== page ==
GRAND RAPIDS, Mich. — Angel Solis from Holland started to feel sick around the end of April, 2020. He had body aches, chills, and was fatigued.
He first went to a local Holland clinic, where he was told to go home and take Tylenol. A few days after that, he grew more fatigued and had trouble breathing. His mother had to take him to Holland Hospital, where he tested positive for COVID-19. He passed out a few hours after being admitted, the last thing he remembers for the next month.
Then, the 31-year-old began a months long battle for his life and strength.
Solis woke up on June third, a month after he was admitted to the hospital. During that time, he had been intubated, lost 30 pounds, put in an induced coma, and transferred to another hospital in Ann Arbor.
"There was a nurse in there," said Solis, "I didn’t have a voice, and I couldn’t move. So, I made whatever little noise I could. She turned around, and I had to mouth to her everything I was trying to say. I asked her something like, 'How long have I been out?' And she said I’d been out a month or more."
While he was out, his older sister, Joanna Calderon, tried to keep the faith her brother would return to them.
"There was days that were really hard," said Calderon, "because they were honest with me, and said he had a really slim chance of living. His lungs were really bad they weren’t sure what else they could do."
His lungs filled with fluid, and he had many blood clots from being in the hospital bed. Eventually, Solis lost part of his index finger due to the clots.
"I still had a lot of questions in my head," said Solis, "Like, how long is this going to last? Will I ever be able to work again? Or even let alone play with my nephews and niece, or something like that. I was really scared I would never recover."
Solis had to relearn how to talk, walk, swallow liquid, and eat food. Slowly, he was improving, and able to take a few steps, but he needed oxygen if he went too far.
Then, Solis was transferred to Mary Free Bed Rehabilitation Hospital in Grand Rapids after a month in Ann Arbor. He spent a couple weeks there, regaining his strength.
"Even just standing too long, I would start to shake and get tired," said Solis, "At one point, in the shower, I even had to have a chair, because I couldn’t stand to take a shower. Even having conversations, I couldn’t have long ones because I would get really tired and gassed out, and I had trouble to breath."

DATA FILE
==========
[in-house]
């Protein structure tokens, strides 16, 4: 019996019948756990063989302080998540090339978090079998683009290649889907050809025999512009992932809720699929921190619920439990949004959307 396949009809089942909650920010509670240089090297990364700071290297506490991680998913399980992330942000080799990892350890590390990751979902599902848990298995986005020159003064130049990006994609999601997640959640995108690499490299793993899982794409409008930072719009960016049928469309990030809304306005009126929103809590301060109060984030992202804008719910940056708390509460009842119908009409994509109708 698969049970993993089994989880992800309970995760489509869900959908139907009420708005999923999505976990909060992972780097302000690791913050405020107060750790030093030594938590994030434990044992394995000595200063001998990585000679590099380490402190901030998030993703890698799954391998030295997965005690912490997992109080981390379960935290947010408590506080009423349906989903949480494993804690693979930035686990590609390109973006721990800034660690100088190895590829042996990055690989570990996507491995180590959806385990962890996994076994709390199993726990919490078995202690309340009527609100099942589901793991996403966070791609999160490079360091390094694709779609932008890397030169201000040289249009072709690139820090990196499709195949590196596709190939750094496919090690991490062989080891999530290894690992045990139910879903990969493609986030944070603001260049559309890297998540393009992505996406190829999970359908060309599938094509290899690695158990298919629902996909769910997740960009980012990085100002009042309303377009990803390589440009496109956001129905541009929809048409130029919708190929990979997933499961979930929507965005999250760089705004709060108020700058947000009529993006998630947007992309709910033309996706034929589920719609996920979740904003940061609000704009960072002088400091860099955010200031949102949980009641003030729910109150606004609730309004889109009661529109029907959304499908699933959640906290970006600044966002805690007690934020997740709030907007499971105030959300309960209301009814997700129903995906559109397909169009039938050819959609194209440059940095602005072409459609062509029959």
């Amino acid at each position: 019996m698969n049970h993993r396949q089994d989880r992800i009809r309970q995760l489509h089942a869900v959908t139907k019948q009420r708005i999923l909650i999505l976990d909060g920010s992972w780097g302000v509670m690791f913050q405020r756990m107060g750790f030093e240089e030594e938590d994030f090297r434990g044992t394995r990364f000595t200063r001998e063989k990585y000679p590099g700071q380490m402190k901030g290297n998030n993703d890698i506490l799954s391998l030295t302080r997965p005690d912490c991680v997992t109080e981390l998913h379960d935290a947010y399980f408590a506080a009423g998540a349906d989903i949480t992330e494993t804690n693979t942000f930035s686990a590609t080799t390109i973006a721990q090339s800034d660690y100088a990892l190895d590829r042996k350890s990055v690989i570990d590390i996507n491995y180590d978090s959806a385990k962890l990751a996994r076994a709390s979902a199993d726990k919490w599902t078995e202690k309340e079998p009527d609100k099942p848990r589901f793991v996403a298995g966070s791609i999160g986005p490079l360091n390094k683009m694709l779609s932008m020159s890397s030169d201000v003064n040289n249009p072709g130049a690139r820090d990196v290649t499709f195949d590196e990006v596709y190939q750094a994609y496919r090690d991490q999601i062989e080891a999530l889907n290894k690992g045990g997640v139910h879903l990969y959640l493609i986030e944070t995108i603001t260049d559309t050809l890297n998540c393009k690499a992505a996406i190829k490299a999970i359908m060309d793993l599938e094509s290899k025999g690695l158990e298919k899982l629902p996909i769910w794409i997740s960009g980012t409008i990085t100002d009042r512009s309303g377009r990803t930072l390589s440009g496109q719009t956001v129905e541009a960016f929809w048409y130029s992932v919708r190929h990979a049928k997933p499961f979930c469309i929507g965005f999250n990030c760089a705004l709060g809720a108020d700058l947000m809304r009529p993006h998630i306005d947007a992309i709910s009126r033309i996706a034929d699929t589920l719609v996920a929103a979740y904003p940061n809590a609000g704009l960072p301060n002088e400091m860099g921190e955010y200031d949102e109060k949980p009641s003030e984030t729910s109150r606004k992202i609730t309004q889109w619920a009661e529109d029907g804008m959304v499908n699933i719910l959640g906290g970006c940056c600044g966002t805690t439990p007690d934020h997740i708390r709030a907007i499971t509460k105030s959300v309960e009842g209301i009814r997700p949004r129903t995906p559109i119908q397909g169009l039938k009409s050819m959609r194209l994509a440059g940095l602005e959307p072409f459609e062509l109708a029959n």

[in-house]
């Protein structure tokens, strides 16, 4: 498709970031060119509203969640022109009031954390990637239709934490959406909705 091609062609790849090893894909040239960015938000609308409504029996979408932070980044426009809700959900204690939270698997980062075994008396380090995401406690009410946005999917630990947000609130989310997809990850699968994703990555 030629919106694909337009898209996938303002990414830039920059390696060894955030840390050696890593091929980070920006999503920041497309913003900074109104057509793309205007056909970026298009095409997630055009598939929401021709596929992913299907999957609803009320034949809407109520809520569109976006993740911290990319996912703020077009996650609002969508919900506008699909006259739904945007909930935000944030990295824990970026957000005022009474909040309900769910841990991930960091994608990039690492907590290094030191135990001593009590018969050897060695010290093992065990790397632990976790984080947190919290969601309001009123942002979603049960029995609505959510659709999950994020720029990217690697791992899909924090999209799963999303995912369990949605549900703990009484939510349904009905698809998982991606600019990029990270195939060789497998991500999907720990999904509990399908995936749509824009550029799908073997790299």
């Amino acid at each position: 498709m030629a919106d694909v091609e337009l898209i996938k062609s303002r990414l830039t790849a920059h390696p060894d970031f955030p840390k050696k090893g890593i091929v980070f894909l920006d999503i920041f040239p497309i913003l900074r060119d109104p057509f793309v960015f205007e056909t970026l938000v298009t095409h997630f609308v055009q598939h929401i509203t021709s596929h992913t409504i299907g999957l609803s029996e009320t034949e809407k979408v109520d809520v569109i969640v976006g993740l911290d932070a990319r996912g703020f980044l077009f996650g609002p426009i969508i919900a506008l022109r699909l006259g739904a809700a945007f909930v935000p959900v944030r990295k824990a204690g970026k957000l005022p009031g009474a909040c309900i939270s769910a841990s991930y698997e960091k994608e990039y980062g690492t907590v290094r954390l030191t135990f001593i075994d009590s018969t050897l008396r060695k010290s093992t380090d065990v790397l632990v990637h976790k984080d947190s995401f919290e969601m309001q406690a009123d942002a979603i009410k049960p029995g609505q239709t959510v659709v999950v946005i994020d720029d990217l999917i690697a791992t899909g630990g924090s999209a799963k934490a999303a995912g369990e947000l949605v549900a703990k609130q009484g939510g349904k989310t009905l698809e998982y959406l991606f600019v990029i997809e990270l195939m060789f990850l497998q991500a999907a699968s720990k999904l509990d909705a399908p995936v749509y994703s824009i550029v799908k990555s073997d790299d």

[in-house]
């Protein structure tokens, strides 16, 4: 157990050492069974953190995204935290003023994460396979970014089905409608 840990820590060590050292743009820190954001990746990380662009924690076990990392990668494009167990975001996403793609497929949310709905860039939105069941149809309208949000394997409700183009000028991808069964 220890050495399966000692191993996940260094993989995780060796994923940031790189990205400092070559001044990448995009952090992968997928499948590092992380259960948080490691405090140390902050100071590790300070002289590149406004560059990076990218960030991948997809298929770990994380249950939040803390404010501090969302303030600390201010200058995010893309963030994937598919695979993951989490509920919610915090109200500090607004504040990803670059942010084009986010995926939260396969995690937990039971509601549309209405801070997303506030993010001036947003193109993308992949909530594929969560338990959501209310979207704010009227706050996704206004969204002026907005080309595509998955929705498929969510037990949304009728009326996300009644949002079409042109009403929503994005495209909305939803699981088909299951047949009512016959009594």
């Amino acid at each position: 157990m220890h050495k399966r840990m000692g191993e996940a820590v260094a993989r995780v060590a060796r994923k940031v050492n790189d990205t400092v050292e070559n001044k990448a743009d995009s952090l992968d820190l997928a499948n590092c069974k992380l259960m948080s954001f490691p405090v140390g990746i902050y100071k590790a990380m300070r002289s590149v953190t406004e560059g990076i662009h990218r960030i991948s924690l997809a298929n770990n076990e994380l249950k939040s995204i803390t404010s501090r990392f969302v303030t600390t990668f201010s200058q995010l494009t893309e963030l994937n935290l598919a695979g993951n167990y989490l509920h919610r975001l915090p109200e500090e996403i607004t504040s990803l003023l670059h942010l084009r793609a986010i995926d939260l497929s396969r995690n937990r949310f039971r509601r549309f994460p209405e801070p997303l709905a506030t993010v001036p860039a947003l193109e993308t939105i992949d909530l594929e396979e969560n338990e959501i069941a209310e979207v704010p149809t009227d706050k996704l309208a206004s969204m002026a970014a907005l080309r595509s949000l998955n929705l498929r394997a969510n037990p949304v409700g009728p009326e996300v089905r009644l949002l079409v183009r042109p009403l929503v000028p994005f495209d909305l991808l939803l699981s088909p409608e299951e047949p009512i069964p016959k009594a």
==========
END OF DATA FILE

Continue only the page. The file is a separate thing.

Now, ten months after his first symptoms, Solis is still fighting to regain his strength and endurance. He has not been able to return to his physically demanding job, making pickup truck parts in a factory.
"He always talks about wanting to go back to work already," said Calderon, "He’s bored here at home. He wants to go back, but he knows he can’t do it still."
At home, he works on his strength by walking with increased weights, though he still can't go too far or too long. He also enjoys playing with his niece and nephew once again.
His doctor at Mary Free Bed, Dr. Ralph Wang, said long-term effects from COVID-19 are rare, about 5 to 10 percent, but can be severe.
"It’s been almost a year, 11 months now, and he’s not able to get back to his normal strength," said Wang, "He may have had some permanent nerve or muscle damage, unfortunately,"
Wang said he sees three categories of long-term effects: pulmonary, cardiovascular, and neurological. The most common is lung damage, and patients being fatigued and having trouble breathing months after diagnosis. He also sees increased heart rates, and what he says patients call "brain fog."
"I see the most severe cases in the whole state of Michigan, so that’s the sort of grain of salt," said Wang, "But I see patients with severe seizures, and they never fully get over it, or permanent brain damage."
Signs of depression or post traumatic stress disorder (PTSD) can also occur.
"We do see with some of the most severe cases, it’s kind of like PTSD," said Wang, "where they’ve been isolated for 20 plus days, life threatening disease, and it's hard for some people to get over that, understandably."
Thankfully, Wang said these long-term effects are rare, and for the most part mild. However, some can be severe.
For Solis, he said he has experienced some depression, especially due to not being able to return to work.
"If I lift anything too heavy, my heart rate goes pretty high and I run out of breath pretty quick," said Solis, "They say that's normal, and it will probably take some time because my lungs took a pretty big hit. There are days I do get mad because I just want to go out and play basketball, and play with my nephews and stuff. But, I can't. My strength is very weak."
Calderon and Solis both said they did not take the virus as seriously as they could have prior to Solis becoming sick. Now, they hope other people realize even younger people, like 31-year-old Solis, can have life-changing reactions.
"It hit our family, and he being younger than me and in good health, hardly ever got sick," said Calderon, "Some people may not get as bad as he did, but you just don’t know."
Once he regains some more strength, and restrictions ease, Solis hopes to travel more with his family, maybe even go to the Grand Canyon. He also said his faith, in addition to his family, kept him going in some dark times. He plans to go to church more when it is safe to do so.
"For the people who don’t believe it, they can see from me it’s real," said Solis, "You shouldn’t take this lightly at all. It could be your mom, your dad, nieces or nephews, or own kids going through something like this. By then, it’ll be too late. Hopefully people will take it serious."
Mary Free Bed also has short videos online for COVID-19 patients to recover at home. They are techniques and exercises taught in their outpatient ReCOVery Program.
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